"Joey Bearden, who owns a 30-acre farm nearby, waits for his turn to speak. “The governor stepped in and started this bill because he wants to put people back to work—they’re not coming!” says Bearden. “I’ve been farming 25 years, and I can count on my hand the number of Americans that stuck.”

 

Well, capitalism suggests that the jobs aren't paying well enough or the working conditions are pretty bad -- the tomato picker interviewed in the story says he's lucky to have never passed out on the job and has a pinched nerve in his neck from bending over all the time.  Sounds like a certain physical condition is necessary just to be able to do the job, but if you are physically able then work-related injuries are likely.  Seems like we should be finding another way to do the job -- more breaks for workers, medical coverage, better pay -- to attract those workers they can't find.

 

I hear similar stories about engineering jobs going unfilled as justification for bringing in foreign engineers -- but if I was an engineer and you offered me less than what I thought my time was worth, I would just go find something more lucrative to do.  I expect engineers are more versatile in that way and thus have more alternatives than farm laborers.

Share this post


Link to post
Share on other sites

Farms are already heavily subsidized.  How would we add better pay or medical coverage?  Other than joining the rest of the industrialized nations with a single payer system, of course...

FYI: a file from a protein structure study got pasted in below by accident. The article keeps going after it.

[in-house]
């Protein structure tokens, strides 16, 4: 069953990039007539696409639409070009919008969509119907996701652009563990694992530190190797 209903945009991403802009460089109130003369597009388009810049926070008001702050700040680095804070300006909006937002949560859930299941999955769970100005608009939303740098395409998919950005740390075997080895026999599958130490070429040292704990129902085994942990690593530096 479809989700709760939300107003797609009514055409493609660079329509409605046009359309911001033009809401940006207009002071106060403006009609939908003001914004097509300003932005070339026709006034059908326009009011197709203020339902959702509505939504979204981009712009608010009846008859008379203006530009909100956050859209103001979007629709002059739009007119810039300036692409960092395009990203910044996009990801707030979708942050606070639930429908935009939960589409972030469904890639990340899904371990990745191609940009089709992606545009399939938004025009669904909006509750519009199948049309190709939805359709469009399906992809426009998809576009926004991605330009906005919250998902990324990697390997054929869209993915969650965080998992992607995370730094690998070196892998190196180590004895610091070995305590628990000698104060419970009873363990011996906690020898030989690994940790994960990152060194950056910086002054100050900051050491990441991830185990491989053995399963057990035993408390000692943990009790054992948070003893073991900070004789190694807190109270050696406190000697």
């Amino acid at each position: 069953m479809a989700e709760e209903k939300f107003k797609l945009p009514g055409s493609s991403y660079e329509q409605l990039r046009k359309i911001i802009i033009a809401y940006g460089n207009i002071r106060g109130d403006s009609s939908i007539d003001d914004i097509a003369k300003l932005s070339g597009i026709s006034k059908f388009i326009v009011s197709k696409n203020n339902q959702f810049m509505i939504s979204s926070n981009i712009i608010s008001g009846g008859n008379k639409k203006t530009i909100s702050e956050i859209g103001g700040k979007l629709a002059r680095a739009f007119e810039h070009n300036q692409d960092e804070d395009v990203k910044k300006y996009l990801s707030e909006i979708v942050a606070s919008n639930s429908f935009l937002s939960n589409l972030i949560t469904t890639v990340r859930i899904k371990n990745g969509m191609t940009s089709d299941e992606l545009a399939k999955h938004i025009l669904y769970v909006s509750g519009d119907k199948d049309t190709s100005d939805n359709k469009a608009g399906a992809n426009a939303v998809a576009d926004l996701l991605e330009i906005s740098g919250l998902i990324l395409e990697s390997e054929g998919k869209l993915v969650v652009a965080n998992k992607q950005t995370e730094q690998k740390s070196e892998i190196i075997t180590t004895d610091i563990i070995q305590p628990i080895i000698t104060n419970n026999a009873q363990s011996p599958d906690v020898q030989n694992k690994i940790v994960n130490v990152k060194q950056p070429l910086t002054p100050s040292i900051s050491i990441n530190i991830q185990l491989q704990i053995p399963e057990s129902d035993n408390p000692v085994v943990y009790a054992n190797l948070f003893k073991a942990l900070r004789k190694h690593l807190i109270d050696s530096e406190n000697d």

Share this post


Link to post
Share on other sites

Well, we'd have to be willing to pay more for a tomato or a head of lettuce.

 

It took decades, more than a century really, to get Americans off the farm and into industrial and now postindustrial jobs.  I think it will take some time, but that it isn't impossible that a combination of higher wages, better work conditions, and transportation improvements (maybe charter vans or small buses from poor urban areas to close in farms, for example) could get American workers back into farm jobs.

Share this post


Link to post
Share on other sites

More likely, we'd just import more of our fresh food from Mexico, assuming new trade barriers don't negate the lower labor costs. There might also be a shift towards higher tech greenhouse operations.

Share this post


Link to post
Share on other sites

the usa took in 85K refugees in 2016 and, not too shabby, ohio was ranked fifth among states for taking them in:

 

http://www.pewresearch.org/fact-tank/2016/12/06/just-10-states-resettled-more-than-half-of-recent-refugees-to-u-s/

 

only 4200 though -- and no clear idea where they went to in-state.

 

congo was the top 2016 refugee country to the usa and minnesota led states in accepting refugees per capita (124 per 100k).

 

Share this post


Link to post
Share on other sites

Again, while this is not immigration, it is border control and they're treating people like s*** who don't deserve to be treated that way....

 

Australian children's author Mem Fox detained by US border control: 'I sobbed like a baby'

Author of Possum Magic was aggressively questioned for two hours over her visa status and later received an apology for her treatment by border guards

http://www.theguardian.com/us-news/2017/feb/25/australian-childrens-author-mem-fox-detained-by-us-border-control-i-sobbed-like-a-baby

Share this post


Link to post
Share on other sites

Create an account or sign in to comment

You need to be a member in order to leave a comment

Create an account

Sign up for a new account in our community. It's easy!

Register a new account

Sign in

Already have an account? Sign in here.

Sign In Now

×